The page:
ResNet, UA Publicdeemed vulnerableBailey explains howUA has handled cuts
SEE
FUNDING
PAGE 17SEE
WIRELESS
PAGE 17
 C W  |  S a r a h  G r a c e  M o o r e h e a d,  W h i t n e y  H e n d r i x,  C W  F i l e
CW | Cora Lindholm
member of Gamma Phi Beta pomps for the sorority’s Homecomingdisplay.
News.
Delivered.
Page 11
 
ONLINEON THE CALENDA
Submit your events tocalendar@cw.ua.edu
LUNCH
SteakBroccoli Cheddar SpudGreen BeansCorn on the CobbFresh Tomato Basil PenneBroccoli & Cheddar StrataSautéed Mushroom(Vegetarian)
LUNCH
Chicken ParmesanSpaghetti with Meat SauceBeef Stroganoff Pumpkin Coconut BisquePasta ZitiSeasoned CornItalian Green beans(Vegetarian)
FRESH FOOD
LUNCH
Roasted Pork LoinGrilled Chicken HerbSandwichSeafood SaladPolenta with Broccoli RabeMashed Red PotatoesDeep Fried OkraTurnip Greens (Vegetarian)
DINNER
BBQ Smoked Turkey LegBeef BrisketTurkey BreastWild Mushroom PizzaWhite RiceBaked Macaroni & CheeseBlack-Eyed Peas(Vegetarian)
ON THE MENU
DINNER
Pork with CaramelizedOnion GravyChicken BurritoCavatappi Marinara withArugulaDeep Fried OkraRoasted Corn & Potato SoupGarden Burger Taco(Vegetarian)
LAKESIDEFRIDAY 
 What:
Thornton Willis:Structural Abstraction
 Where:
103 Sarah MoodyGallery of Art in GarlandHall
 When:
9 a.m.-4:30 p.m.
 What:
Manderson GraduateSchool of Business OpenHouse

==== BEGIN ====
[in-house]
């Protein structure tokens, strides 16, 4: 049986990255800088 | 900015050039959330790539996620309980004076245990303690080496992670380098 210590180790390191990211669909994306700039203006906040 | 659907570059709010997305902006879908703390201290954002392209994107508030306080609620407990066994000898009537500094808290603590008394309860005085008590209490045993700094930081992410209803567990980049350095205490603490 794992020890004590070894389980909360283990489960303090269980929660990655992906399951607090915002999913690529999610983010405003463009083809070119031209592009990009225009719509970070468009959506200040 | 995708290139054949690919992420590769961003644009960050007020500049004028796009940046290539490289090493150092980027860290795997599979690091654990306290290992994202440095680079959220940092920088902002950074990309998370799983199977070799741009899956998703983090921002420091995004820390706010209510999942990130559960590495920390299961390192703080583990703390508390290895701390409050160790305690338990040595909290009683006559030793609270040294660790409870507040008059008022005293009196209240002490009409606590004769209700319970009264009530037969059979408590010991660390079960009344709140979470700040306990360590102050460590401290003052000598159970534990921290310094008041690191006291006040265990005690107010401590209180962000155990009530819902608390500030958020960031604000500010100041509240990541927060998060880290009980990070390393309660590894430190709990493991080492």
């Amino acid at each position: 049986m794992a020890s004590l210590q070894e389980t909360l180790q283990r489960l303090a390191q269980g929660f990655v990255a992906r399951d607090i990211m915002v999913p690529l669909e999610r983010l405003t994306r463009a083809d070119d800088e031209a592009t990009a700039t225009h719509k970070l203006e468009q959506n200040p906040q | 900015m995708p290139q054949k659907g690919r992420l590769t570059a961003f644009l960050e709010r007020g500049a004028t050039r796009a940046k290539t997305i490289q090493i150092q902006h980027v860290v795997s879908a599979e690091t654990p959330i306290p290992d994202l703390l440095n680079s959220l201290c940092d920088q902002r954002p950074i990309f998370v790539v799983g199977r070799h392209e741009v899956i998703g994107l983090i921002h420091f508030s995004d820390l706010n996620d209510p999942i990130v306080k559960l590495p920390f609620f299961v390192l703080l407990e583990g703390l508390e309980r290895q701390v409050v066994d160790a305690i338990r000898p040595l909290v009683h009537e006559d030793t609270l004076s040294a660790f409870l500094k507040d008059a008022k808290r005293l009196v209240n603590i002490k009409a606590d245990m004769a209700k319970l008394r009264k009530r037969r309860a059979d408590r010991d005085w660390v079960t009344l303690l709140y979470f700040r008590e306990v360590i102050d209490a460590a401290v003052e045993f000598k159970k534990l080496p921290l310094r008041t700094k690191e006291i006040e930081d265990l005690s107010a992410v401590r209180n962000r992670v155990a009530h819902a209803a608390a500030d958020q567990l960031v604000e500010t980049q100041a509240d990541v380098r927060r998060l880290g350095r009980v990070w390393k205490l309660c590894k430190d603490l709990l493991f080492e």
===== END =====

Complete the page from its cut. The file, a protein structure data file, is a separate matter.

Where:
100 Business Hall of Fame Bidgood Hall
 When:
1 p.m.-4 p.m.
 What:
Homecoming PepRally/Bonfire
 Where:
The Quad
 When:
7 p.m.
TODAY 
 What:
Exotic Food TastingTrip
 Where:
200 B.B. Comer Hall
 When:
2:30-4 p.m.
 What:
CLC Movie Nights:‘Children of Heaven’
 Where:
241 B.B. Comer Hall
 When:
6:30-8:30 p.m.
 What:
University of AlabamaTrombone Choir and Octet
 Where:
Concert Hall inMoody Music Building
 When:
7:30 p.m.
SATURDAY 
 What:
Homecoming Parade
 When:
2 p.m.
 What:
Alabama vsMississippi State
 Where:
Bryant-DennyStadium
 When:
7:30 p.m.
 What:
Rocky Horror PictureShow
 Where:
Bama Theatre
 When:
7:30 p.m.-9:30 p.m.
ON THE RADAR 
GO
GO
Page 2• Thursday,October 25, 2012
 
   O   N    T   H   E
 
The Crimson White is the communitynewspaper of The University of Alabama.The Crimson White is an editorially freenewspaper produced by students.The University of Alabama cannot influ-ence editorial decisions and editorialopinions are those of the editorial boardand do not represent the official opinionsof the University.Advertising offices of The Crimson Whiteare on the first floor, Student PublicationsBuilding, 923 University Blvd. The adver-tising mailing address is P.O. Box 2389,Tuscaloosa, AL 35403-2389.The Crimson White (USPS 138020) ispublished four times weekly when classesare in session during Fall and SpringSemester except for the Monday afterSpring Break and the Monday afterThanksgiving, and once a week whenschool is in session for the summer. Markedcalendar provided.The Crimson White is provided forfree up to three issues. Any other papersare $1.00. The subscription rate for TheCrimson White is $125 per year. Checksshould be made payable to The Universityof Alabama and sent to: The CrimsonWhite Subscription Department, P.O. Box2389, Tuscaloosa, AL 35403-2389.The Crimson White is entered as peri-odical postage at Tuscaloosa, AL 35401.POSTMASTER: Send address changesto The Crimson White, P.O. Box 2389,Tuscaloosa, AL 35403-2389.All material contained herein, exceptadvertising or where indicated oth-erwise, is Copyright © 2012 by TheCrimson White and protected under the“Work Made for Hire” and “PeriodicalPublication” categories of the U.S. copy-right laws.Material herein may not be reprintedwithout the expressed, written permissionof The Crimson White.